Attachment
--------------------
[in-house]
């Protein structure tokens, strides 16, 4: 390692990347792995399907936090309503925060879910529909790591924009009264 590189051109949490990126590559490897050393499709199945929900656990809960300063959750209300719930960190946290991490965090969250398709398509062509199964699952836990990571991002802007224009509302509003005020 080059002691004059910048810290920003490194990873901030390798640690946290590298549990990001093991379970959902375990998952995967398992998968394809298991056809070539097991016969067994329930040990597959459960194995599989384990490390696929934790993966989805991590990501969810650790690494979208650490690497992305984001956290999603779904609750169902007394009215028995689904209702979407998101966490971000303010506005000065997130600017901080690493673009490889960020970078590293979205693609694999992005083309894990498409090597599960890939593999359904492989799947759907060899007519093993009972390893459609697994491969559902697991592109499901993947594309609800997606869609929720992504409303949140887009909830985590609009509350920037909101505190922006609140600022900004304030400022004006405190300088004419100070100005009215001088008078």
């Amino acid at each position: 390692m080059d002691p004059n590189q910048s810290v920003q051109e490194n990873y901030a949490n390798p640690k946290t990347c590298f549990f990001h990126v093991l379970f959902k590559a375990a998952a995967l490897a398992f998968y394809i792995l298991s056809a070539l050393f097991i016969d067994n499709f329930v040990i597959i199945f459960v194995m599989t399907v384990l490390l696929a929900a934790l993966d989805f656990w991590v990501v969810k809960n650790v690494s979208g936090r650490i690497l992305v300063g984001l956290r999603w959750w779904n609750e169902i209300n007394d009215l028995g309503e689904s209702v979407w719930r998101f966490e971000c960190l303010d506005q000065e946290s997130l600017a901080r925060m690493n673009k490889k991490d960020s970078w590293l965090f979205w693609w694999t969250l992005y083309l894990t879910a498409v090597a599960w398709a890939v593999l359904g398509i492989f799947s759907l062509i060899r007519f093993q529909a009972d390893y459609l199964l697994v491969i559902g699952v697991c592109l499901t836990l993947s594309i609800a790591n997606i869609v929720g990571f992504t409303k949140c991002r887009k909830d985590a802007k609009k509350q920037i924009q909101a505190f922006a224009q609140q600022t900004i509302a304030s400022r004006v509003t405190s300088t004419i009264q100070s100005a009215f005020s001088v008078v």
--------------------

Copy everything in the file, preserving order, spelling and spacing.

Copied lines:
[in-house]
């Protein structure tokens, strides 16, 4: 390692990347792995399907936090309503925060879910529909790591924009009264 590189051109949490990126590559490897050393499709199945929900656990809960300063959750209300719930960190946290991490965090969250398709398509062509199964699952836990990571991002802007224009509302509003005020 080059002691004059910048810290920003490194990873901030390798640690946290590298549990990001093991379970959902375990998952995967398992998968394809298991056809070539097991016969067994329930040990597959459960194995599989384990490390696929934790993966989805991590990501969810650790690494979208650490690497992305984001956290999603779904609750169902007394009215028995689904209702979407998101966490971000303010506005000065997130600017901080690493673009490889960020970078590293979205693609694999992005083309894990498409090597599960890939593999359904492989799947759907060899007519093993009972390893459609697994491969559902697991592109499901993947594309609800997606869609929720992504409303949140887009909830985590609009509350920037909101505190922006609140600022900004304030400022004006405190300088004419100070100005009215001088008078």
């Amino acid at each position: 390692m080059d002691p004059n590189q910048s810290v920003q051109e490194n990873y901030a949490n390798p640690k946290t990347c590298f549990f990001h990126v093991l379970f959902k590559a375990a998952a995967l490897a398992f998968y394809i792995l298991s056809a070539l050393f097991i016969d067994n499709f329930v040990i597959i199945f459960v194995m599989t399907v384990l490390l696929a929900a934790l993966d989805f656990w991590v990501v969810k809960n650790v690494s979208g936090r650490i690497l992305v300063g984001l956290r999603w959750w779904n609750e169902i209300n007394d009215l028995g309503e689904s209702v979407w719930r998101f966490e971000c960190l303010d506005q000065e946290s997130l600017a901080r925060m690493n673009k490889k991490d960020s970078w590293l965090f979205w693609w694999t969250l992005y083309l894990t879910a498409v090597a599960w398709a890939v593999l359904g398509i492989f799947s759907l062509i060899r007519f093993q529909a009972d390893y459609l199964l697994v491969i559902g699952v697991c592109l499901t836990l993947s594309i609800a790591n997606i869609v929720g990571f992504t409303k949140c991002r887009k909830d985590a802007k609009k509350q920037i924009q909101a505190f922006a224009q609140q600022t900004i509302a304030s400022r004006v509003t405190s300088t004419i009264q100070s100005a009215f005020s001088v008078v």